“That’s a red flag for me. If I don’t see a single report to the FDA, I typically think there is something going on,” Kinard said. “When they don’t report, what you have is devices that stay on the market much longer than they should. And patients get harmed.”

Johns Dental Laboratories declined to comment when reached by phone and its lawyers did not respond to requests for an interview. The family-owned company, which has operated since 1939 in the western Indiana city of Terre Haute, sells dozens of products to dentists and makes hundreds of retainers and sleep apnea appliances each month, according to its website.

Twelve of Johns Dental’s products are registered with the FDA as Class II medical devices, meaning they carry at least a moderate risk, and some have been featured on the company website for at least two decades, according to screen captures preserved by the Internet Archive.

Dr. Steve Galella
Dr. Steve Galella, the inventor of the AGGA device, declines to speak with KHN and CBS News journalists near his clinic in the Memphis suburbs on Feb. 9, 2023.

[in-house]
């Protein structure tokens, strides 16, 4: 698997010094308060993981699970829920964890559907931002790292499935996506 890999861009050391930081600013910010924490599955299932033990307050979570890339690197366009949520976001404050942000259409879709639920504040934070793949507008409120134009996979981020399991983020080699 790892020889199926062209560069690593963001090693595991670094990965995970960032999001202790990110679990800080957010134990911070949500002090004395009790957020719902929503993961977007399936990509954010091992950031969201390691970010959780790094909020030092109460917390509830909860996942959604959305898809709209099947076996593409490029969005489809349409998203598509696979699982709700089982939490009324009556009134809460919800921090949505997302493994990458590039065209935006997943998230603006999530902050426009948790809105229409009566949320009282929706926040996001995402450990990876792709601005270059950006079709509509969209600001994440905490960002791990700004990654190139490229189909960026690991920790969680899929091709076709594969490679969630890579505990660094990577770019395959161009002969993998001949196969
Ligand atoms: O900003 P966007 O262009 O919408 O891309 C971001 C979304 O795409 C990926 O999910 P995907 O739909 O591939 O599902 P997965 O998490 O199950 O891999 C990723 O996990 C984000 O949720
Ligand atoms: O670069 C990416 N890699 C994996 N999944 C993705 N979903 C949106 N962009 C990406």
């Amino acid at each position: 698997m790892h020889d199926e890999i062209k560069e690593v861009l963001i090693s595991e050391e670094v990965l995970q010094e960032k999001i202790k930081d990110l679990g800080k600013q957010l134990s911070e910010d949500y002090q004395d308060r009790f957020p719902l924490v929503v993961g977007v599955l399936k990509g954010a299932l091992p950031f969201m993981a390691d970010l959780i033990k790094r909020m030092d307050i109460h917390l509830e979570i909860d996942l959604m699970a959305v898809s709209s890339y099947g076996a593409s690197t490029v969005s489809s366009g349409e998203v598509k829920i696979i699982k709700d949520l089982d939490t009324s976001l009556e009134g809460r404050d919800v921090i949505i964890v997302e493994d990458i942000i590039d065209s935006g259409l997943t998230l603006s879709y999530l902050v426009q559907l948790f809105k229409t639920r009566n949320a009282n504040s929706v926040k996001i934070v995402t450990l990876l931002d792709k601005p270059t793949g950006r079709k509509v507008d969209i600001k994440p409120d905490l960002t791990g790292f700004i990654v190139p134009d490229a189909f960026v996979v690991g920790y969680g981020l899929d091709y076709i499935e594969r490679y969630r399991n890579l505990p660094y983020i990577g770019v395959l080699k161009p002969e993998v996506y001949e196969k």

Brett Kelman/KHN

The AGGA, which was invented by Tennessee dentist Steve Galella in the 1990s, was not registered with the FDA like Johns Dental’s other devices. Company owner Jerry Neuenschwander has said in sworn court depositions that Johns Dental started making the AGGA in 2012 and became Galella’s exclusive manufacturer in 2015 and that at one point the AGGA was responsible for about one-sixth of Johns Dental’s total sales revenue.

In another deposition, Johns Dental CEO Lisa Bendixen said the company made about 3,000 to 4,000 AGGAs a year and paid Galella’s company a “royalty” of $50 to $65 for every sale.

“We are not dentists. We do not know how these appliances work. All we do is manufacture to Dr. Galella’s specifications,” she said, according to a deposition transcript.